It is estimated over the next 40 years the number of Australians aged 85 and over is set to quadruple, from 0.4 million in 2010 to 1.8 million by 2050*. So, it’s not surprising the proportion of the Australian population requiring residential care is also set to skyrocket, reaching 8 per cent.
As the ageing population grows so too does demand for residential aged care and with it, the need for food supply that is geriatric-friendly. But chefs who work in aged care know it’s not as simple as some might think.
Everyone ages differently, meaning that there is a range of difficulties that impact residents. Menu planning for a group while catering for the individual is a constant challenge, but nursing homes also face the challenge of addressing these individual requirements while complying with a strict set of government standards and regulations.
A nutritionally sound menu is completely worthless if the foods offered are not actually consumed. So aged care chefs must incorporate strategies that make food more appealing and also easier to eat.
Many aged care homes have found that portion control servings (especially in desserts and snacks) are useful for residents who miss meals, are hungry between meals or residents that refuse to eat in the dining room.
Pre-packaged portions are a good solution to these problems. Things like pre-packaged cake slices (fruit cake is popular among aged care residents) and fruit purees are easy to deliver between meals.)
So, is your kitchen taking advantage of these products? Even aged care facilities with cook-serve foodservice systems can benefit from portion control snacks being on hand.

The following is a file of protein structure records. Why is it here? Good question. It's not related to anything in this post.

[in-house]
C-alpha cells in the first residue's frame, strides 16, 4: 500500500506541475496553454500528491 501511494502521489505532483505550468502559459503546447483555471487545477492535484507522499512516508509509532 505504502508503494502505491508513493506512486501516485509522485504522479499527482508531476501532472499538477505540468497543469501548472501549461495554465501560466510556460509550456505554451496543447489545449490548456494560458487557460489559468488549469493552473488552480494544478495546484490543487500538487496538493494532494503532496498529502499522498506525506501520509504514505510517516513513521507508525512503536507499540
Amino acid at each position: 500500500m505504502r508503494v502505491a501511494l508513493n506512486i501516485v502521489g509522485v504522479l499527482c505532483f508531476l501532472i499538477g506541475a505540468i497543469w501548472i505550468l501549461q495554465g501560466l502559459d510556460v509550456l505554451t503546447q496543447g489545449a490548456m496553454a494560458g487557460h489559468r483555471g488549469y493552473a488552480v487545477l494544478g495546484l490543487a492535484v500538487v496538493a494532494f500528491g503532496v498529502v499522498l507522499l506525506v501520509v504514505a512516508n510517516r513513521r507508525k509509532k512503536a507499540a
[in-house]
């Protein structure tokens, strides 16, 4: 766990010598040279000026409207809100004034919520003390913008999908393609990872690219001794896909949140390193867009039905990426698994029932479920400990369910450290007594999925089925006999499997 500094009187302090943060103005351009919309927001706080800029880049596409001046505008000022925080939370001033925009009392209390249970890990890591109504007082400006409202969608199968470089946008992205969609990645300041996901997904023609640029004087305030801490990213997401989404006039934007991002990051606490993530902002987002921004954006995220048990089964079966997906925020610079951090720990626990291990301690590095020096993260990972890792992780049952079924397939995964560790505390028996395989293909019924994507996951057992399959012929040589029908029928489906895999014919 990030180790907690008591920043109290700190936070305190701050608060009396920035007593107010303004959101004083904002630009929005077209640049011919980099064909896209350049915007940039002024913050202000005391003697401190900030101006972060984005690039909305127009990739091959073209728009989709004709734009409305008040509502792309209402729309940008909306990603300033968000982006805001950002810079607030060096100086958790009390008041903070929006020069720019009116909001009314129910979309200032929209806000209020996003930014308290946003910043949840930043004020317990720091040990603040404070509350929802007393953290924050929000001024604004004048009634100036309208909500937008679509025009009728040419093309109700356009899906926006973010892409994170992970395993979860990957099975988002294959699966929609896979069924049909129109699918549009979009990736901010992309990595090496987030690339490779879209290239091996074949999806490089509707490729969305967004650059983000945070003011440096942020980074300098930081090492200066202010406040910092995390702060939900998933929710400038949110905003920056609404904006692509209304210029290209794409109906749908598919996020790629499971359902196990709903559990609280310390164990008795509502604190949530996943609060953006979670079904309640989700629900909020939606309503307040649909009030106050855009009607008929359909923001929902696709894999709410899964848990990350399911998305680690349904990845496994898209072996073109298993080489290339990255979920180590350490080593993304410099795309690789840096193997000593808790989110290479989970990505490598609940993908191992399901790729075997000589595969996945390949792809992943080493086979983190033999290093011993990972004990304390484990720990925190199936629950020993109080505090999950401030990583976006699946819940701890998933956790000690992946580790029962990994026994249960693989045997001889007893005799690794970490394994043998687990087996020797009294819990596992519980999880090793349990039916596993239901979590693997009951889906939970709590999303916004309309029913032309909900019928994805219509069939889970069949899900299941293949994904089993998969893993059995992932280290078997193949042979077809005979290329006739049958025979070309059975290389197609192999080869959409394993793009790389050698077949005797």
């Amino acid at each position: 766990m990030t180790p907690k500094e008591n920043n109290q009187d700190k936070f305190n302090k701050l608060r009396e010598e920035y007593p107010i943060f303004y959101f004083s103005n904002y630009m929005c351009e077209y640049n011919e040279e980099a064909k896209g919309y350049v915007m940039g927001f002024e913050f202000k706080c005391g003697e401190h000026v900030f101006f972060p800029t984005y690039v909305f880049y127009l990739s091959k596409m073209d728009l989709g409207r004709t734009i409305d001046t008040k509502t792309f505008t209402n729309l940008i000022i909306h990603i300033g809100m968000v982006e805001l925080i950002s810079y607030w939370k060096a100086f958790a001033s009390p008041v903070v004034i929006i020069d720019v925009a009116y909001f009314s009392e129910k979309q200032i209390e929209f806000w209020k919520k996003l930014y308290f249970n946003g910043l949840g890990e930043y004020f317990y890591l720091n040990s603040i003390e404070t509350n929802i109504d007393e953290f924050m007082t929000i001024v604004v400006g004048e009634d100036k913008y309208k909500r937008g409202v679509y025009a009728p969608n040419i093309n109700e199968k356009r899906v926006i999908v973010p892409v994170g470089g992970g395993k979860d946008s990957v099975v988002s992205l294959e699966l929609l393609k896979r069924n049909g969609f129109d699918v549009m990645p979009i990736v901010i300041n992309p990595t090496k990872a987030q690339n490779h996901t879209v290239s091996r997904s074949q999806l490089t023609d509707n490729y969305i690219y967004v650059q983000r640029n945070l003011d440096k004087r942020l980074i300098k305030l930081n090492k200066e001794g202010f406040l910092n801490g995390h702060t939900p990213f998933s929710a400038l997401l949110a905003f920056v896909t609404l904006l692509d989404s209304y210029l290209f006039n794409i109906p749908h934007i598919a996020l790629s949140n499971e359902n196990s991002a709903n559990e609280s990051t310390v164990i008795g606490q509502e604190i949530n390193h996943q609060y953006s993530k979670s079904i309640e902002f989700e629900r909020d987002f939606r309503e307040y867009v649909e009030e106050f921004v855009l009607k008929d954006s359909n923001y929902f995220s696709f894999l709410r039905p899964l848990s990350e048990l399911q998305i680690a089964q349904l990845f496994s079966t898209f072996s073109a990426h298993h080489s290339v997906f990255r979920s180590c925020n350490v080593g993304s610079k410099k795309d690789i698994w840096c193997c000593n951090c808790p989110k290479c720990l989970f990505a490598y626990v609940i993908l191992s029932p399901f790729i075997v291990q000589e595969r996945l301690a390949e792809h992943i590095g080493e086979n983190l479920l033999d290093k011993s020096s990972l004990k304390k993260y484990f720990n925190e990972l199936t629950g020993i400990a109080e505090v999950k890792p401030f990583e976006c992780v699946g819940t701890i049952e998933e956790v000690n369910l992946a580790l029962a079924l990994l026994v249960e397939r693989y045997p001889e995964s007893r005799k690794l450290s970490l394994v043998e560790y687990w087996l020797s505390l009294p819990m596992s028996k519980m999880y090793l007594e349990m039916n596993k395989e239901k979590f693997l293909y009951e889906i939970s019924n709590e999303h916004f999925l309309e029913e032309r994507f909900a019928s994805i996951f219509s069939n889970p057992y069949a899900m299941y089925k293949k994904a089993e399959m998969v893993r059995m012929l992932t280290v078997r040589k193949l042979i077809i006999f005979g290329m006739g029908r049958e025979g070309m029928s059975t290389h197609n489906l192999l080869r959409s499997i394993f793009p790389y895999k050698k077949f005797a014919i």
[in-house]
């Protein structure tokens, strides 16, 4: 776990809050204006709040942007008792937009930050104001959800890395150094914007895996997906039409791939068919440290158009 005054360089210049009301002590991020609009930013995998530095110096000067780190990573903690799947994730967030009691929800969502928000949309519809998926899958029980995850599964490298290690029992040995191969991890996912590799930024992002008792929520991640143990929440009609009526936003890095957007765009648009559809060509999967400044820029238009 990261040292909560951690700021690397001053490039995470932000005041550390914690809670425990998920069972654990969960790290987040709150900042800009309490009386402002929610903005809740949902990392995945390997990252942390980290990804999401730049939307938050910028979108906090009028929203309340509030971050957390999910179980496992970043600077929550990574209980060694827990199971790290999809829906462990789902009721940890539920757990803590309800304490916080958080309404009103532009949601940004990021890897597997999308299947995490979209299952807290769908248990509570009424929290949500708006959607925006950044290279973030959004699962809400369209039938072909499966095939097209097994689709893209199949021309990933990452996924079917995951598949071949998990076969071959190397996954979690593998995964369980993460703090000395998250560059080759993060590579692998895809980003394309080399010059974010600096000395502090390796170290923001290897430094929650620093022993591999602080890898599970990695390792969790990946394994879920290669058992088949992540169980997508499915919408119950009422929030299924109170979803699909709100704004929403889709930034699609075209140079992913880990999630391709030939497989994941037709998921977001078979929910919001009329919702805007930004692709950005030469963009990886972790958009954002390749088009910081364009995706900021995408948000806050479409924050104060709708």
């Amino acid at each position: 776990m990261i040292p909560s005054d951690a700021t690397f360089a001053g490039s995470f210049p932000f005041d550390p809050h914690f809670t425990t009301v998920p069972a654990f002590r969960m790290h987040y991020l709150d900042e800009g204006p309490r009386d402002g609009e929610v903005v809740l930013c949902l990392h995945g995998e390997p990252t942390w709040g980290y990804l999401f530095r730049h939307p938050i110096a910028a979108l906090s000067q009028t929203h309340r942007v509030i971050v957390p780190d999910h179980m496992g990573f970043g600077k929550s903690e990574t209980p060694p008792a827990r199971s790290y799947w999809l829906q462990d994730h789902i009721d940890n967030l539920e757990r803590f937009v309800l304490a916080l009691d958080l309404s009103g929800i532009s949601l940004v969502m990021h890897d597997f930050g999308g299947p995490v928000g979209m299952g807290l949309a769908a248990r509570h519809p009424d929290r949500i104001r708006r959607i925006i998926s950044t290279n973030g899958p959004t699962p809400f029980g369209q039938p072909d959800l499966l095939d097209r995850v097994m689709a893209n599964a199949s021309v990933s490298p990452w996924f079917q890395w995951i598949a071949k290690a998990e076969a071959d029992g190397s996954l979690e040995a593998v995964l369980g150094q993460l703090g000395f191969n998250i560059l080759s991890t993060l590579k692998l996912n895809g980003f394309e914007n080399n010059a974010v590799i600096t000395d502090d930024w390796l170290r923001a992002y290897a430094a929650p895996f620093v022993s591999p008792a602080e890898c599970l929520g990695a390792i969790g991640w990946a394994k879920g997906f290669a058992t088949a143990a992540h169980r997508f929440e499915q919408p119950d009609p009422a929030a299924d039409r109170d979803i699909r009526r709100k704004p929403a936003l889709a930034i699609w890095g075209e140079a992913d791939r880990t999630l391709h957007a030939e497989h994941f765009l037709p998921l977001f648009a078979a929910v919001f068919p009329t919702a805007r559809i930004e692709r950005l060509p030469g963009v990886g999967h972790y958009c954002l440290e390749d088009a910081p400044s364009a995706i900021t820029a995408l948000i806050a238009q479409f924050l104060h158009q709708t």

Perhaps more importantly, from July this year, new Aged Care Quality Standards will come into effect. It will include significant changes and improvements for chefs in aged care as foodservices features prominently.
Maybe the most important focus is the positioning of the resident as the priority. This may have come about after recent media outcry over Australian aged care residents being fed on just over six dollars a day which raised questions about the quality of meals in aged care.
We know how hard it is to stay within a budget often assigned by those further up the food chain. But including snacks and desserts as ‘standard extras’ is a simple option to ensure that food is always available for residents outside of the standard menu plan.
Food is a universal joy. If you have any questions about portion control packaged foods, or other options we have available specifically for the aged care sector, get in touch with us or visit our Facebook page to join the conversation.
*Productivity Commission Report 2011